Your Member Benefits Website features include:

  • Access to online articles with helpful information
  • Ability to submit an online form asking a counselor to contact you
  • Topics covering working life, wellness, parenting, management, etc.

Your Customer Hub features include:

  • Automated headcount updates in UCMS
  • Invoicing reflective of the active populations under your account
  • Access reporting with case trends, disruptive issues, utilisation

Local Service Partners

Local Service Partners are independent EAPs with which WPO has established strategic relationships for the delivery of global EAP services in alignment with the WPO models, processes and quality standards.

  • 3 March 2022
  • 2 years

Helping Young People Cope with the Stress of Emergency or Forced Relocation

Hal Morgan

If you and your family have been forced from your home by violence or disaster, this article offers guidance on ways to help your children cope with the stress they may be feeling.

How Emergency or Forced Relocation Can Affect Children

  • Damage, injuries and deaths that result from an unexpected or uncontrollable event are difficult for most young people to understand.
  • Following a disaster or violent event, a young person’s view of the world as safe and predictable is temporarily lost. (This is true of adults as well.)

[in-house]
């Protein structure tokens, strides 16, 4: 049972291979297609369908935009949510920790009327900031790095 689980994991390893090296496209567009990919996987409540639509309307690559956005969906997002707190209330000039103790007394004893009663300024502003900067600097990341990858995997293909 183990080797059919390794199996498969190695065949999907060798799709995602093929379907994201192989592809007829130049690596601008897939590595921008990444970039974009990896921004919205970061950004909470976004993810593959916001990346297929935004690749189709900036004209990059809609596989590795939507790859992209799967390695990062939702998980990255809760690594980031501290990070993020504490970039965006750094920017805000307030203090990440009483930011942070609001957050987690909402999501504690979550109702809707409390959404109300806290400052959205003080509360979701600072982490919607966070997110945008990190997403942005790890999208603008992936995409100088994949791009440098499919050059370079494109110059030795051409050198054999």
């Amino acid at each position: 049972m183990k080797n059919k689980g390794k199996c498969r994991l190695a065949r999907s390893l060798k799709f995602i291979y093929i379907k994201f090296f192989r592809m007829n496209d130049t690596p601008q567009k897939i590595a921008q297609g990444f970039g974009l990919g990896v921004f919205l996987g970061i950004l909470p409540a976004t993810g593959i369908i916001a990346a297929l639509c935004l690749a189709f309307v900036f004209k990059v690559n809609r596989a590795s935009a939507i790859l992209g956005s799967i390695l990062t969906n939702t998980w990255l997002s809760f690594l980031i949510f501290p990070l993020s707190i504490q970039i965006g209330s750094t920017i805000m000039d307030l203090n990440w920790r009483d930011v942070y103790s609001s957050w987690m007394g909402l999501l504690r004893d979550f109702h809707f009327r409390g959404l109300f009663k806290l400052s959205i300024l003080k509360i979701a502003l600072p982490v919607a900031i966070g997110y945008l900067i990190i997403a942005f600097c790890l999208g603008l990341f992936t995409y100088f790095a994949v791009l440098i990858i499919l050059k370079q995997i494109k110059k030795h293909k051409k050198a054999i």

• Young people express their feelings and reactions in various ways, especially in different age groups. Many are confused about what has happened and about their feelings. Not every child has immediate reactions; some can have delayed reactions that show up days, weeks or even months later; and some may never have a reaction. Children’s reactions are strongly affected by the emotional reactions of their parents and the adults around them.
  • Young people can easily become afraid that a similar event will happen again or that violence will reach them even after relocation, and that they or their family will be injured or killed.

How Young People Show Stress

It is normal for young people to show signs of stress after a disaster or exposure to violence or danger. Young people show signs of stress differently at different ages.